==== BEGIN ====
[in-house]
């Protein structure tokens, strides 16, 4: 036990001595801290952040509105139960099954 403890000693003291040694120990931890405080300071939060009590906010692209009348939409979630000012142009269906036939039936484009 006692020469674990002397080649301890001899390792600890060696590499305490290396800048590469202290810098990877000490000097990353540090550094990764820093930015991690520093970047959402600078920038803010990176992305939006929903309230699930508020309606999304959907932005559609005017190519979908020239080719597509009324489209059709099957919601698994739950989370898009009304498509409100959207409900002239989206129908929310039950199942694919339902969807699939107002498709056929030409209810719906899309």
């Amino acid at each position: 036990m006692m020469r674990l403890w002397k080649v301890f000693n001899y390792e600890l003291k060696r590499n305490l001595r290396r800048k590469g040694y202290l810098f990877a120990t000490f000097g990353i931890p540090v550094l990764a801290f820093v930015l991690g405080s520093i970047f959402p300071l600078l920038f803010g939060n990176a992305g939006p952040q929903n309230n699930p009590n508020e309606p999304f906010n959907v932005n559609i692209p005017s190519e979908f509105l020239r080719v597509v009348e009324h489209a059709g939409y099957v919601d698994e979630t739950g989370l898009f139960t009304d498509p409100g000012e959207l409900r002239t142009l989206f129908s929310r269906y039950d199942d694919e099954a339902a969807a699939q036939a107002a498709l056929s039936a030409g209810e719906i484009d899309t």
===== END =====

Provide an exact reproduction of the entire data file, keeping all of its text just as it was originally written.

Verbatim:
[in-house]
């Protein structure tokens, strides 16, 4: 036990001595801290952040509105139960099954 403890000693003291040694120990931890405080300071939060009590906010692209009348939409979630000012142009269906036939039936484009 006692020469674990002397080649301890001899390792600890060696590499305490290396800048590469202290810098990877000490000097990353540090550094990764820093930015991690520093970047959402600078920038803010990176992305939006929903309230699930508020309606999304959907932005559609005017190519979908020239080719597509009324489209059709099957919601698994739950989370898009009304498509409100959207409900002239989206129908929310039950199942694919339902969807699939107002498709056929030409209810719906899309």
């Amino acid at each position: 036990m006692m020469r674990l403890w002397k080649v301890f000693n001899y390792e600890l003291k060696r590499n305490l001595r290396r800048k590469g040694y202290l810098f990877a120990t000490f000097g990353i931890p540090v550094l990764a801290f820093v930015l991690g405080s520093i970047f959402p300071l600078l920038f803010g939060n990176a992305g939006p952040q929903n309230n699930p009590n508020e309606p999304f906010n959907v932005n559609i692209p005017s190519e979908f509105l020239r080719v597509v009348e009324h489209a059709g939409y099957v919601d698994e979630t739950g989370l898009f139960t009304d498509p409100g000012e959207l409900r002239t142009l989206f129908s929310r269906y039950d199942d694919e099954a339902a969807a699939q036939a107002a498709l056929s039936a030409g209810e719906i484009d899309t």